FleetEdit

Other departmentsEdit

Some nearby departments rely on the Pasadena Police Department if any department lacks resources.

  • Pasadena City College Police and Safety Services - Patrols property of the Pasadena Area Community College District with seven officers and 85 cadets. Officers are not armed, but have direct radio contact with the Pasadena Police Department.
  • South Pasadena Police Department - Jurisdiction in the city of South Pasadena with 35 officers. PPD provides air support for the city of South Pasadena. South Pasadena used the Pasadena City Jail and the Pasadena Courthouse until 2004 when switching to the city of Alhambra jail and Alhambra Courthouse, citing high costs, and to allow the cities of Monrovia and Arcadia to use the Pasadena City Jail to house their prisoners after the old Santa Anita Judicial District Courthouse in Monrovia closed down.
  • Los Angeles County Sheriff's Department - Has primary jurisdiction on Metro buses and trains running in Pasadena, the Pasadena courthouse, the unincorporated area addressed as "Pasadena, California" (including the Pasadena DMV office), Altadena, and assists the Pasadena Police Department in patrolling the Tournament of Roses Parade.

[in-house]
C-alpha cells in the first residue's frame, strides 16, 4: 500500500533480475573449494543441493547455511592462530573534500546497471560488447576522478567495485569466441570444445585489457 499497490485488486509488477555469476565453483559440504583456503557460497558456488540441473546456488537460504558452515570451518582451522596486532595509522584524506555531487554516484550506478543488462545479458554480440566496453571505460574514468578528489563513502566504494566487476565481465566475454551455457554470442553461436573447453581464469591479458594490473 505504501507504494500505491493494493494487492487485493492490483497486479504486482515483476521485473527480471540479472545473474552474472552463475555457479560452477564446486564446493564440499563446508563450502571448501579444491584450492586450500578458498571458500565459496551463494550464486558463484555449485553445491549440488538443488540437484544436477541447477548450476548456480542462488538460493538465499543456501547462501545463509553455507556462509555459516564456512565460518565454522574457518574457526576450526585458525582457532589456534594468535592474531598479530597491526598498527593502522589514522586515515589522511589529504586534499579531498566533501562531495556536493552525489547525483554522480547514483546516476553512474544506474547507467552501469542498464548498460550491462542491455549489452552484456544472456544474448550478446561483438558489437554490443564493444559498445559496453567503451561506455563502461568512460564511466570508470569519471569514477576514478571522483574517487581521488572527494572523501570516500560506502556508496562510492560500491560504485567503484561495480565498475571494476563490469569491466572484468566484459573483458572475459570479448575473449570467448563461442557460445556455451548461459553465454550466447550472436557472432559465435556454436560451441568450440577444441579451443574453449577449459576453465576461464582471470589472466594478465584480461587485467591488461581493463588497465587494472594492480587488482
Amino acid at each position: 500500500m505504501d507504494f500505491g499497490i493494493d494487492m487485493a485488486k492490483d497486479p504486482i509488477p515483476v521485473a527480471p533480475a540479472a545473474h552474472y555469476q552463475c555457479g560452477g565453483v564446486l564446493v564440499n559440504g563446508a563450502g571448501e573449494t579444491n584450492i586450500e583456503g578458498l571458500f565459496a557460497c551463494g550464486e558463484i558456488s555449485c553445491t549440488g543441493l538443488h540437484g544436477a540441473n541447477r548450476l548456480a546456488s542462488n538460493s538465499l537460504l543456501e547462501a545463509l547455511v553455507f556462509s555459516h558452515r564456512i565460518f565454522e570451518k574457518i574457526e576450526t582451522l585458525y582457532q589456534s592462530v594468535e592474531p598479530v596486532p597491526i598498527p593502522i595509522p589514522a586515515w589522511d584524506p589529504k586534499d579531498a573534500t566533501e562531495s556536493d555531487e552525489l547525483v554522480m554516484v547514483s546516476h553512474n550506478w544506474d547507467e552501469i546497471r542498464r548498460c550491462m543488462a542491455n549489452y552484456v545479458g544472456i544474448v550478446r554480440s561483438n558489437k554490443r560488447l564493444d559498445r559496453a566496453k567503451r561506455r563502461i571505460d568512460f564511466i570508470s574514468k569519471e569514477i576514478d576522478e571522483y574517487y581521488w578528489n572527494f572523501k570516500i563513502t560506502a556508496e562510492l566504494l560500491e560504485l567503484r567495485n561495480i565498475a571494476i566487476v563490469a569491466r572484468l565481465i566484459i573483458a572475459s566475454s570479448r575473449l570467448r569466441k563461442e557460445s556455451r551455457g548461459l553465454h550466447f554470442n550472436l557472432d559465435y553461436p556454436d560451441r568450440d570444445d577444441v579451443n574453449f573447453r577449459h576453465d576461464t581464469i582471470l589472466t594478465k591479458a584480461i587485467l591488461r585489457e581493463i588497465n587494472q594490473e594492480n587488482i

See alsoEdit

ReferencesEdit

  1. ^ "Archived copy". Archived from the original on 2007-09-27. Retrieved 2007-05-09. 
  2. ^ "Archived copy". Archived from the original on 2007-05-12. Retrieved 2007-05-10. 
  3. ^ The Officer Down Memorial Page
  4. ^ http://www.ci.pasadena.ca.us/police/media/MediaReleases/2004/2004%20Taser%20Deployment.pdf
  5. ^ "Archived copy". Archived from the original on 2007-09-28. Retrieved 2007-07-16. 
  6. ^ "Archived copy". Archived from the original on 2007-09-28. Retrieved 2007-07-15. 
  7. ^ The complete NTSB accident report
  8. ^ "Pasadena police helicopter crashes, injuring five". latimes.com. November 17, 2012. Retrieved 21 February 2013. 
  9. ^ Police helicopter collision occurred when crafts' rotor blades touched, LA Times, 18 November 2012
  10. ^ Two Police Helicopters Destroyed In Catastrophic Rotor Collision on YouTube

External linksEdit